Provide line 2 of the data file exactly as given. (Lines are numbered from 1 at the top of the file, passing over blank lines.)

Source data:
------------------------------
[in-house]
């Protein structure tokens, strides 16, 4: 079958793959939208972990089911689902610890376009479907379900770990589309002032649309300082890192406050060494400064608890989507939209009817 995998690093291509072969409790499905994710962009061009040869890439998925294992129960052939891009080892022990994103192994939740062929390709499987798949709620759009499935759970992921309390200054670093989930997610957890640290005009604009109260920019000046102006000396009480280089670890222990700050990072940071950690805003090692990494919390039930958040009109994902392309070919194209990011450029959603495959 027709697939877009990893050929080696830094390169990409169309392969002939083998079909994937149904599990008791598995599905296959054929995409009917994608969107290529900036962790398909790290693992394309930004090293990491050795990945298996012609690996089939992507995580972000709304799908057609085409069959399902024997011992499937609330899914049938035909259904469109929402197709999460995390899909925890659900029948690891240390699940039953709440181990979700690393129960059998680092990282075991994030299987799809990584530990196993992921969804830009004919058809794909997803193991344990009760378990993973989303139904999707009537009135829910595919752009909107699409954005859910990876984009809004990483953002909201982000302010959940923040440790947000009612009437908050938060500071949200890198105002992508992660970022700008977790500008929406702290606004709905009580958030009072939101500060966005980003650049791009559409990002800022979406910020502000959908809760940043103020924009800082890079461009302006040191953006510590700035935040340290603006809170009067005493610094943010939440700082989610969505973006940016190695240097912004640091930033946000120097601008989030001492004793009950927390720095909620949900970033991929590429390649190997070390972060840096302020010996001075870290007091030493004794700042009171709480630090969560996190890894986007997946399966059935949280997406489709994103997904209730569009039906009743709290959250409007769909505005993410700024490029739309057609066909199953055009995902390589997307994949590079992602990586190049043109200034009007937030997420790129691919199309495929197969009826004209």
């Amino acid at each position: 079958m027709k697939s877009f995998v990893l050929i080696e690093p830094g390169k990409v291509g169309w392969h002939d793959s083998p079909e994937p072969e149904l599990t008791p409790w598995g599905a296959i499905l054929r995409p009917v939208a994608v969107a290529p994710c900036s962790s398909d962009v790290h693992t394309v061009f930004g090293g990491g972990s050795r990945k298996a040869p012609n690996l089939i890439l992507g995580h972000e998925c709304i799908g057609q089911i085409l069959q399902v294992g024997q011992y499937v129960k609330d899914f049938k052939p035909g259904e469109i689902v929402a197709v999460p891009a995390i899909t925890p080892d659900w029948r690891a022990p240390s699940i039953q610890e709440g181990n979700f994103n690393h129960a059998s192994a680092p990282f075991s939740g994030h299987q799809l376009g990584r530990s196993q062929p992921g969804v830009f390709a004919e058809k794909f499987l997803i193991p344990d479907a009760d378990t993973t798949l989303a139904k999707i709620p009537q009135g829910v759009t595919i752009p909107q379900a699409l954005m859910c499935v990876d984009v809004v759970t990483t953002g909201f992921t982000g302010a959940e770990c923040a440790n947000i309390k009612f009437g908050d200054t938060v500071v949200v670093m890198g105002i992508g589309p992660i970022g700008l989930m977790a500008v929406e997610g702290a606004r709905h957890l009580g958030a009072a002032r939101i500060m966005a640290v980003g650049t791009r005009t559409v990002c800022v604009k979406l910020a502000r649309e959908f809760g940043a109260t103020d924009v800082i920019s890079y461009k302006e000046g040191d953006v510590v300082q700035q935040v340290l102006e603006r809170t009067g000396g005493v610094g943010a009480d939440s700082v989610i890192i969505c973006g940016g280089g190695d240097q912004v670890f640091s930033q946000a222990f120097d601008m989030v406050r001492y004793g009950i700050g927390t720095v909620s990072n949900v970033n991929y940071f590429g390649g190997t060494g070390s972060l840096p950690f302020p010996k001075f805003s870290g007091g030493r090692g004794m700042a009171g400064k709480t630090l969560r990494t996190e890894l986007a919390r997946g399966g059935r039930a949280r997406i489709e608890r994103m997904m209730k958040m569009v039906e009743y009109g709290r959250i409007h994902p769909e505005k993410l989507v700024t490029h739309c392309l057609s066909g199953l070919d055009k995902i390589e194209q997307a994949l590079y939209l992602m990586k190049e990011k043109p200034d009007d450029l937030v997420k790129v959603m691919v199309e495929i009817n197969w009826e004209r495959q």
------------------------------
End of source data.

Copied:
């Protein structure tokens, strides 16, 4: 079958793959939208972990089911689902610890376009479907379900770990589309002032649309300082890192406050060494400064608890989507939209009817 995998690093291509072969409790499905994710962009061009040869890439998925294992129960052939891009080892022990994103192994939740062929390709499987798949709620759009499935759970992921309390200054670093989930997610957890640290005009604009109260920019000046102006000396009480280089670890222990700050990072940071950690805003090692990494919390039930958040009109994902392309070919194209990011450029959603495959 027709697939877009990893050929080696830094390169990409169309392969002939083998079909994937149904599990008791598995599905296959054929995409009917994608969107290529900036962790398909790290693992394309930004090293990491050795990945298996012609690996089939992507995580972000709304799908057609085409069959399902024997011992499937609330899914049938035909259904469109929402197709999460995390899909925890659900029948690891240390699940039953709440181990979700690393129960059998680092990282075991994030299987799809990584530990196993992921969804830009004919058809794909997803193991344990009760378990993973989303139904999707009537009135829910595919752009909107699409954005859910990876984009809004990483953002909201982000302010959940923040440790947000009612009437908050938060500071949200890198105002992508992660970022700008977790500008929406702290606004709905009580958030009072939101500060966005980003650049791009559409990002800022979406910020502000959908809760940043103020924009800082890079461009302006040191953006510590700035935040340290603006809170009067005493610094943010939440700082989610969505973006940016190695240097912004640091930033946000120097601008989030001492004793009950927390720095909620949900970033991929590429390649190997070390972060840096302020010996001075870290007091030493004794700042009171709480630090969560996190890894986007997946399966059935949280997406489709994103997904209730569009039906009743709290959250409007769909505005993410700024490029739309057609066909199953055009995902390589997307994949590079992602990586190049043109200034009007937030997420790129691919199309495929197969009826004209």